This undated photo provided by the National Security Agency (NSA) shows its headquarters in Fort Meade, Maryland. NSA via Getty Images

An anonymous group calling itself the Shadow Brokers claims to have hacked the computer systems used by the Equation Group, an elite cyberattack team associated with the National Security Agency (NSA). Claiming to have stolen some of its cyberweapons, the group says it is holding an auction to sell them off to the highest bidder. Shadow Brokers have also provided a sample of the alleged stolen data as proof of their legitimacy.

"How much you pay for enemies cyber weapons?" the post, which has since been taken down, reads. "We hack Equation Group. We find many, many Equation Group cyber weapons. You see pictures. We give you some Equation group files free... But not all, we are auction (sic) the best files."

The hacking collective has posted two sets of files so far — a free sample of the stolen data and a second encrypted file whose decryption key is up for sale in a bitcoin auction.

"If you want know your networks hacked, you send bitcoin," they write. "If you want to hack networks like equation group, you send bitcoin. If you want reverse, write many words, make big name for self, get many customers, you send bitcoin. If want to know what we take, you send bitcoin (sic)."

If the auction raises $1m bitcoins in total, which is worth about $560m, the group says it will release all the files for free.

In 2015, security firm Kaspersky described Equation Group as one of the most advanced hacking groups in the world, describing it as a "threat actor that surpasses anything known in terms of complexity and sophistication of techniques". The firm also noted that the group, which has been in action for almost two decades, has ties with the infamous espionage malware platforms Stuxnet and Flame.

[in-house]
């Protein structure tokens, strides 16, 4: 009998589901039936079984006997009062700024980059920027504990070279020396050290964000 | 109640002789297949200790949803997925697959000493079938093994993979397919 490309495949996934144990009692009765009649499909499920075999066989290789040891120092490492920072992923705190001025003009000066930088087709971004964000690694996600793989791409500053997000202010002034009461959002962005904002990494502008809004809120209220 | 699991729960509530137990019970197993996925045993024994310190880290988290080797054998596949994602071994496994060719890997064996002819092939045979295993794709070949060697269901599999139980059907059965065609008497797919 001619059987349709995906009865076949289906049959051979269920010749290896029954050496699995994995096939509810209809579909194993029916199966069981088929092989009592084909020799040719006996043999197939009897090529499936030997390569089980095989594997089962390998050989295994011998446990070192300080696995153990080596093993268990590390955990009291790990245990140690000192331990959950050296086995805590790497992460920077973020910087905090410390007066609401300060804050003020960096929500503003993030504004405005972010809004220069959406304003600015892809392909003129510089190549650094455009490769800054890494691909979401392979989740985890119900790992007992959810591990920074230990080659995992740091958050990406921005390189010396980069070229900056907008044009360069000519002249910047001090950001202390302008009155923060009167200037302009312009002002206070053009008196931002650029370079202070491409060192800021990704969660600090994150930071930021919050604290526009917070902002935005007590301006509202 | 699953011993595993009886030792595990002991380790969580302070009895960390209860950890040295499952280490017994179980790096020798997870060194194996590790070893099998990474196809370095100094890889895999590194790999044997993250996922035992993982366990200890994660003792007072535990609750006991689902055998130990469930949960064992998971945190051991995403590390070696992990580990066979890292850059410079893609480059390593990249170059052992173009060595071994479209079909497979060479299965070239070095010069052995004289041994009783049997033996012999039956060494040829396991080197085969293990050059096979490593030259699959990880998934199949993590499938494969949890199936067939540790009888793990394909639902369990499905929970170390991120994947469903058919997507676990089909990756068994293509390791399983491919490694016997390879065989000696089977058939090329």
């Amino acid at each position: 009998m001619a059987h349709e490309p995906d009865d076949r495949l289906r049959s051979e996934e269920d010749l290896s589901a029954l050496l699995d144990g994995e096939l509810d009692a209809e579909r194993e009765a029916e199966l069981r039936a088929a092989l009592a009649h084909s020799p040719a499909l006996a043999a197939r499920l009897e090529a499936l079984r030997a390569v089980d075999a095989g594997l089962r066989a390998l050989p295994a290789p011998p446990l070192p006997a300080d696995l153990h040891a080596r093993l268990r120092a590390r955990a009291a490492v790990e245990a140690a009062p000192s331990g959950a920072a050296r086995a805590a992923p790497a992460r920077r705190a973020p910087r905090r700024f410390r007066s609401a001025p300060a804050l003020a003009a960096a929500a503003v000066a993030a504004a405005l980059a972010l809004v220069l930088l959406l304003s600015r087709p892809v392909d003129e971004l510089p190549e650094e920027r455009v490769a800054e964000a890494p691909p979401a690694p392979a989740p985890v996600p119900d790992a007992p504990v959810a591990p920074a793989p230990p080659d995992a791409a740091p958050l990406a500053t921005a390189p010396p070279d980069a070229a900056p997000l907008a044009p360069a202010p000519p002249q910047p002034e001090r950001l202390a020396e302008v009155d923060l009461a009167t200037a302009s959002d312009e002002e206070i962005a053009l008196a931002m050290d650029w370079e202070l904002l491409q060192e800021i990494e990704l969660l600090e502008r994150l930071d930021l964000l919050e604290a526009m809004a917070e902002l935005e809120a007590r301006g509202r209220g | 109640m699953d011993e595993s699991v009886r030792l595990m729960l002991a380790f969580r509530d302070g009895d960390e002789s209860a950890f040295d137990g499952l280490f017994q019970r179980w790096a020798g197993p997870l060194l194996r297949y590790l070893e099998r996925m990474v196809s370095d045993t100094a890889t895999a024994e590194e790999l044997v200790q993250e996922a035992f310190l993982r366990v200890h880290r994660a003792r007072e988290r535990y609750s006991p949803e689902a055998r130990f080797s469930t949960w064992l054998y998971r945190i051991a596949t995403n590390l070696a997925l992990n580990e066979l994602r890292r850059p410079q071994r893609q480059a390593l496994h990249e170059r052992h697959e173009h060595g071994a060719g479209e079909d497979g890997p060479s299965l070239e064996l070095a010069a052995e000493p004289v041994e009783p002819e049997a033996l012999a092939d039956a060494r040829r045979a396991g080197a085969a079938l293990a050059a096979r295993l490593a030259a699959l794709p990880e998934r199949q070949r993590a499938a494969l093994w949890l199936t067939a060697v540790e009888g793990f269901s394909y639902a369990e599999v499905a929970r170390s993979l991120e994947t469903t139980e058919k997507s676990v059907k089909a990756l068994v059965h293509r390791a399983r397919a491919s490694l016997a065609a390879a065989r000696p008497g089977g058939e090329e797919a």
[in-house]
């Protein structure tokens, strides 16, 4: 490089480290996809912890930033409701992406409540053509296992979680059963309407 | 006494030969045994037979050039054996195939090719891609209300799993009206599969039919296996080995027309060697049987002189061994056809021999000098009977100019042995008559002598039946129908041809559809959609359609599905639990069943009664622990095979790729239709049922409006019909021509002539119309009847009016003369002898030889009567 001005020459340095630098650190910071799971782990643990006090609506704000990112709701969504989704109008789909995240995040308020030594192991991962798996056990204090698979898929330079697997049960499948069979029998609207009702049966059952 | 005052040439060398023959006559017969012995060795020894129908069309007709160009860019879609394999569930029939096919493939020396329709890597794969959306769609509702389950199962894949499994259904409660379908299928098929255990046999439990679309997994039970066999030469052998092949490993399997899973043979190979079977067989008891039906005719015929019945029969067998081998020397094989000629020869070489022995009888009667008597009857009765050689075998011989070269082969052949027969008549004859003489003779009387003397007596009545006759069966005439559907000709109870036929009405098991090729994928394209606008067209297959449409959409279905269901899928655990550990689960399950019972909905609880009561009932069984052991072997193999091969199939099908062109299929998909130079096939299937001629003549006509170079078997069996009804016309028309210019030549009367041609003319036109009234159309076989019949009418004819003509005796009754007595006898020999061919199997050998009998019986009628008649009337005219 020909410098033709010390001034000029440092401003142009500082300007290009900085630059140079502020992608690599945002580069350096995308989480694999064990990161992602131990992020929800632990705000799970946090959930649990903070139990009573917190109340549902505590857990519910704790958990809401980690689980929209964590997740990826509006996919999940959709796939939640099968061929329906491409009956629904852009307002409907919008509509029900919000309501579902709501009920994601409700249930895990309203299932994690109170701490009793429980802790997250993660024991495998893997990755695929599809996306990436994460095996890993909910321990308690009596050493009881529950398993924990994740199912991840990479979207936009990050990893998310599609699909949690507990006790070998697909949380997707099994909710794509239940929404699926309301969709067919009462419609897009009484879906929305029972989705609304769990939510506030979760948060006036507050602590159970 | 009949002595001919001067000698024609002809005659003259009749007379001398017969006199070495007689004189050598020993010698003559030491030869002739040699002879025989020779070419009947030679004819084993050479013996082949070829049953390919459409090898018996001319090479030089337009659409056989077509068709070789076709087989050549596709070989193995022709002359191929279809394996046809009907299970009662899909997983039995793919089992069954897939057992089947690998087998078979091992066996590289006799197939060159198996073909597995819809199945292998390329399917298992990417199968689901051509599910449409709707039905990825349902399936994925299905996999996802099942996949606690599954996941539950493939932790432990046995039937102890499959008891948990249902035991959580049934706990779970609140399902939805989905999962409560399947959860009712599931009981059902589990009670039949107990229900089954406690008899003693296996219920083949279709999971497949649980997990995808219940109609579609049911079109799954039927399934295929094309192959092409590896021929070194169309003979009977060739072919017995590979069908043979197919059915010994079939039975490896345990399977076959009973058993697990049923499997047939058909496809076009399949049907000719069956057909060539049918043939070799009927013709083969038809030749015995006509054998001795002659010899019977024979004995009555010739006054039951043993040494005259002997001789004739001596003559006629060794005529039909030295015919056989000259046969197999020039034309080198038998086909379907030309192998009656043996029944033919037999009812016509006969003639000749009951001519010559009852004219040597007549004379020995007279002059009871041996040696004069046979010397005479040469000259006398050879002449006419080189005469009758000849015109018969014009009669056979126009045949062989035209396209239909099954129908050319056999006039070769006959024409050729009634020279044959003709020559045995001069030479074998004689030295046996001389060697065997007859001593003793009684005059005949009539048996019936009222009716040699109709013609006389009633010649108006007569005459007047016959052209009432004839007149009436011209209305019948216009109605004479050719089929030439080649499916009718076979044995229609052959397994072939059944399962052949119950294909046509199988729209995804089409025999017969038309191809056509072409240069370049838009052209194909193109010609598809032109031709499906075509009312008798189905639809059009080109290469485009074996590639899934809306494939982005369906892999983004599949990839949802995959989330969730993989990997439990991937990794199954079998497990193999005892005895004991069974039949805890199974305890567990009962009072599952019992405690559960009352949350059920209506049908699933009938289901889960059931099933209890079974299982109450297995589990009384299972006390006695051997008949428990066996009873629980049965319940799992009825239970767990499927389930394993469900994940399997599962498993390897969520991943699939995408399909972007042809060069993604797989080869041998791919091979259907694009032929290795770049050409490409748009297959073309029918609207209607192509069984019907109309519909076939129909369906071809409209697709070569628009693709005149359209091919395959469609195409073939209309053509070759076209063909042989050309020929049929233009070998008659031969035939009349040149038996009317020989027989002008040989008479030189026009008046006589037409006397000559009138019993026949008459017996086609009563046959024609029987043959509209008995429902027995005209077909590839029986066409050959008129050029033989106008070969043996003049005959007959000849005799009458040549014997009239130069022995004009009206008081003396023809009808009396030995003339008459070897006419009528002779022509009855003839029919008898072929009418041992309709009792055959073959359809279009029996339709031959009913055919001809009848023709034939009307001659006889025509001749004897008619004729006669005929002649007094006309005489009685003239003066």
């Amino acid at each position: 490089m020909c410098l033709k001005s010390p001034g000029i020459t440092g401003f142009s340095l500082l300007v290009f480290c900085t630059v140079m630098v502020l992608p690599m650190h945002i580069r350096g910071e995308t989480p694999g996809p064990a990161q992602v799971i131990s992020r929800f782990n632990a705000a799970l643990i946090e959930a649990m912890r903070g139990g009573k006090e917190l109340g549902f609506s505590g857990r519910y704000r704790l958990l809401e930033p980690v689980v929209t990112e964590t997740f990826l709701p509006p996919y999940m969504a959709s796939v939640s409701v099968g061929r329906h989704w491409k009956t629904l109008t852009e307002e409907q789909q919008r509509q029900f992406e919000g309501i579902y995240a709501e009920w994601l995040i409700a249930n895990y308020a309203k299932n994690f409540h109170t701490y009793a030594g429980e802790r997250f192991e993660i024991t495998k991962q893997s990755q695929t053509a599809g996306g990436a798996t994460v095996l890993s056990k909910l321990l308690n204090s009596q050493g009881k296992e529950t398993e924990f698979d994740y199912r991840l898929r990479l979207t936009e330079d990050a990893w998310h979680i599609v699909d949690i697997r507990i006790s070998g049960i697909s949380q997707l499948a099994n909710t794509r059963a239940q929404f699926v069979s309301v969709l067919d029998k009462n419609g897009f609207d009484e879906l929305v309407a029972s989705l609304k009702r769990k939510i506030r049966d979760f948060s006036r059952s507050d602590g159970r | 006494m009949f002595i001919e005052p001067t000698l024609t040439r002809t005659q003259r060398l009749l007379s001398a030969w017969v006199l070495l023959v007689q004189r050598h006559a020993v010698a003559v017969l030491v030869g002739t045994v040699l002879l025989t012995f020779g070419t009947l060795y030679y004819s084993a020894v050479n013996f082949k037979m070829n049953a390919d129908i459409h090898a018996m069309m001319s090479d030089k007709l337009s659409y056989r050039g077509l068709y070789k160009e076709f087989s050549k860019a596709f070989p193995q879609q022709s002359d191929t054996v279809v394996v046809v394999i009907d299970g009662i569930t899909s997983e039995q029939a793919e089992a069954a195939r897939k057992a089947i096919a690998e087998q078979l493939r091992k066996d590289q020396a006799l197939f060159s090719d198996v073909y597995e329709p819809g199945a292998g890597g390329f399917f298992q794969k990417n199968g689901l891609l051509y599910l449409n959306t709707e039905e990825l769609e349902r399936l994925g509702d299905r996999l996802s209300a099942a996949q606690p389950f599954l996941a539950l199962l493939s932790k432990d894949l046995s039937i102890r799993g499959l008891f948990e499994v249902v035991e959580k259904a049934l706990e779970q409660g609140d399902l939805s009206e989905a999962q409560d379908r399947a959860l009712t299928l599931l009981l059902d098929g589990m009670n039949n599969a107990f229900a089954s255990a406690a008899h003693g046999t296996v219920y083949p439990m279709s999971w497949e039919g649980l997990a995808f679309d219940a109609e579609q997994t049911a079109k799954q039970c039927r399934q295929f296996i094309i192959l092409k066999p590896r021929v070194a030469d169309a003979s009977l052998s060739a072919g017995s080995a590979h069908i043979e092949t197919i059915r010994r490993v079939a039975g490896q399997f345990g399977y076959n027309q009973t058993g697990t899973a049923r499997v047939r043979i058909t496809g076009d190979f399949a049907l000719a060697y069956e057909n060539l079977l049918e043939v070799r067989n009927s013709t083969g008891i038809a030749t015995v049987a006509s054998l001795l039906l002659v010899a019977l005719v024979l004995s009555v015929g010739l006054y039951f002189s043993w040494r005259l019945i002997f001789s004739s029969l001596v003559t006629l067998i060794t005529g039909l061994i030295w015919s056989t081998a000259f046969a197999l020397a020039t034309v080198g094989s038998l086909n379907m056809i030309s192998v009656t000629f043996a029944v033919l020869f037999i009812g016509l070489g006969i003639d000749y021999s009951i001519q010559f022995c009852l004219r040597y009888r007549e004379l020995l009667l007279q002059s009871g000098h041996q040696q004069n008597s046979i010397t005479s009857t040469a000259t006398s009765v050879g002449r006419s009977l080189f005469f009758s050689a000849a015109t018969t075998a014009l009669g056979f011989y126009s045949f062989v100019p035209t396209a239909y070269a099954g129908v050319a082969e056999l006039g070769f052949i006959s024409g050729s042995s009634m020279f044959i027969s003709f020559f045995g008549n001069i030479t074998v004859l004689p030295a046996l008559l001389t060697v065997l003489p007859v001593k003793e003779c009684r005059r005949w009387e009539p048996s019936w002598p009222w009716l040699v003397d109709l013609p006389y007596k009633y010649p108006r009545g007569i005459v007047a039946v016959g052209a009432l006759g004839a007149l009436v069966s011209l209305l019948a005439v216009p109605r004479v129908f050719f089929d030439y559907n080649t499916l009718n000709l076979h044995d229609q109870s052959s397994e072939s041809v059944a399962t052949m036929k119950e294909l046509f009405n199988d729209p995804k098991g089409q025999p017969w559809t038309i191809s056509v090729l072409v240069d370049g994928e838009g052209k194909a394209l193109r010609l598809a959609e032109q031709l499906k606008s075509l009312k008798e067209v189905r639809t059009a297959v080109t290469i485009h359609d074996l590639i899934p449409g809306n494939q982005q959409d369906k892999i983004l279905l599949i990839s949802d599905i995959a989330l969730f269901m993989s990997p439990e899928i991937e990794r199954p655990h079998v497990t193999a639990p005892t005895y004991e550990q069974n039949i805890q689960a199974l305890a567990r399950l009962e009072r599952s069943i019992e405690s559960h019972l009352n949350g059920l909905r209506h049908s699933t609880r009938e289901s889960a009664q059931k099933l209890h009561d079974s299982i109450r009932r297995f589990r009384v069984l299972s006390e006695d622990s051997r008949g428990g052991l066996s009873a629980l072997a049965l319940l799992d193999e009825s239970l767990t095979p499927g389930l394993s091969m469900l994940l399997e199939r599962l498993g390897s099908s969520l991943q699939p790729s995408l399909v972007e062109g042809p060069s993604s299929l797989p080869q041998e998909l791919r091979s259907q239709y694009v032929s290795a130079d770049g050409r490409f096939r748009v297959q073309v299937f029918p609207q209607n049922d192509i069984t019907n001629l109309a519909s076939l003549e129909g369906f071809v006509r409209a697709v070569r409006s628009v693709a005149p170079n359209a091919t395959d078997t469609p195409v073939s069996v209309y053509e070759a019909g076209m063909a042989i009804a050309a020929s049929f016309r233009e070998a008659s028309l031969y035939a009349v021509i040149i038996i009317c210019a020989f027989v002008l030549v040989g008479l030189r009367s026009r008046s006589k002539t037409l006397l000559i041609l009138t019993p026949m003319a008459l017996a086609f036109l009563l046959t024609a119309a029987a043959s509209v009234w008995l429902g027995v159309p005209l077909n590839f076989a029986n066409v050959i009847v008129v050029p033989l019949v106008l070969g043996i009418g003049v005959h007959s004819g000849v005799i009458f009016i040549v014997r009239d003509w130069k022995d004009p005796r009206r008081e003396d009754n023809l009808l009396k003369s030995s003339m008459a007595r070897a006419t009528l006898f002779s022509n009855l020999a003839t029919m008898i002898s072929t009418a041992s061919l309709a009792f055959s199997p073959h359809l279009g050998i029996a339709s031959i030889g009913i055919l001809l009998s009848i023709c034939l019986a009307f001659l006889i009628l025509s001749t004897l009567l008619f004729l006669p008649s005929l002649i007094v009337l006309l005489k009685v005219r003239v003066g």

Some security experts who have downloaded and examined the sample files posted by the group, which date most recently to 2013, say the leak could be legitimate or an elaborate hoax. However, they note that the sample includes 300 megabytes of code which match up with exploits used by the NSA. It reportedly also includes exploits targeting equipment sold by Juniper, Fortigate, Topsec and Cisco.

Claudio Guarnieri, a researcher at the University of Toronto's Citizen Lab, tweeted that the content does seem credible.

"It looks very much as if the NSA attacked someone, and that someone managed to source the origin of the attacks, and counter-hacked them," Guarnieri told the Wired. "The content is credible enough and properly reflects what we know of some of the program names in there."

However, he does note that it is still to early to link the code and data released to the Equation Group or another NSA-linked cyberattack team.

"The code in the dump seems legitimate, especially the Cisco exploits ... and those exploits were not public before," Matt Suiche, founder of UAE-based cybersecurity start-up Comae Technologies, told Forbes. "The content seems legit." Suiche, who detailed the products affected in a post on Medium, also said that the connection to the Equation Group, however, could have been faked.

According to another Kaspersky Lab researcher, there is "nothing" in the sample that links the data to the Equation Group. However, he did note that some of their names are from ANT Catalog, a 50-page NSA hacking toolset that was published in 2013 by Der Spiegel.

"If the Shadow Brokers actually hacked something, it wasn't 'the NSA'. At least not in the sense that some group is now in the NSA's many various networks reading through documents and e-mails and such," Sean Sullivan, a security advisor at F-Secure, told Business Insider. "If something was hacked, it was a resource directly related to the Equation Group ... A server of some sort was hacked."

Although the hacking group says the alleged leak is directed at "wealthy elites", it is unclear whether it was politically motivated.

At the time of publishing, the auction has five transactions worth a total 0.1200 BTC ($68).

The latest claimed breach comes on the heels of the much-publicised breach into the Democratic National Committee that saw thousands of hacked internal emails from the DNC published by WikiLeaks. Notorious hacker Guccifer 2.0 recently claimed responsibility for the recent DNC and Democratic Congressional Campaign Committee (DCCC) hacks.